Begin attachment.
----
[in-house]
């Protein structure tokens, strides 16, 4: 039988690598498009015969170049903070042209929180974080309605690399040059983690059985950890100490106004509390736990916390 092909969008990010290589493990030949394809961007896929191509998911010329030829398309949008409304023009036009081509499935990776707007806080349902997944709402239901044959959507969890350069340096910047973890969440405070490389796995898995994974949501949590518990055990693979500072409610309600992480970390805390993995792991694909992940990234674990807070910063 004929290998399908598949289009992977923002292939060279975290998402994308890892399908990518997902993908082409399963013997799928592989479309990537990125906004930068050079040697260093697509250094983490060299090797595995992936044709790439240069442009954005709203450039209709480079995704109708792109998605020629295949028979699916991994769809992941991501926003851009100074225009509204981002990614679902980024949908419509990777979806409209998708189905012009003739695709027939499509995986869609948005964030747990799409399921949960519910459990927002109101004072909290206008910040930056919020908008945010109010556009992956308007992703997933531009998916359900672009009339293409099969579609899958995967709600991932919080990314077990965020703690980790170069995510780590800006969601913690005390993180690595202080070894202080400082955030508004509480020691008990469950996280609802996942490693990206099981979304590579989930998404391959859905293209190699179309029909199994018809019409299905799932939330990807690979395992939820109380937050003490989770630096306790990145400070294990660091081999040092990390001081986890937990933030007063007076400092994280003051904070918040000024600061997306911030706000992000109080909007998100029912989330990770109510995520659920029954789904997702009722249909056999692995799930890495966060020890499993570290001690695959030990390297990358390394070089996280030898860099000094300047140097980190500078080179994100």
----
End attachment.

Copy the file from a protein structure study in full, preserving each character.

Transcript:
[in-house]
């Protein structure tokens, strides 16, 4: 039988690598498009015969170049903070042209929180974080309605690399040059983690059985950890100490106004509390736990916390 092909969008990010290589493990030949394809961007896929191509998911010329030829398309949008409304023009036009081509499935990776707007806080349902997944709402239901044959959507969890350069340096910047973890969440405070490389796995898995994974949501949590518990055990693979500072409610309600992480970390805390993995792991694909992940990234674990807070910063 004929290998399908598949289009992977923002292939060279975290998402994308890892399908990518997902993908082409399963013997799928592989479309990537990125906004930068050079040697260093697509250094983490060299090797595995992936044709790439240069442009954005709203450039209709480079995704109708792109998605020629295949028979699916991994769809992941991501926003851009100074225009509204981002990614679902980024949908419509990777979806409209998708189905012009003739695709027939499509995986869609948005964030747990799409399921949960519910459990927002109101004072909290206008910040930056919020908008945010109010556009992956308007992703997933531009998916359900672009009339293409099969579609899958995967709600991932919080990314077990965020703690980790170069995510780590800006969601913690005390993180690595202080070894202080400082955030508004509480020691008990469950996280609802996942490693990206099981979304590579989930998404391959859905293209190699179309029909199994018809019409299905799932939330990807690979395992939820109380937050003490989770630096306790990145400070294990660091081999040092990390001081986890937990933030007063007076400092994280003051904070918040000024600061997306911030706000992000109080909007998100029912989330990770109510995520659920029954789904997702009722249909056999692995799930890495966060020890499993570290001690695959030990390297990358390394070089996280030898860099000094300047140097980190500078080179994100």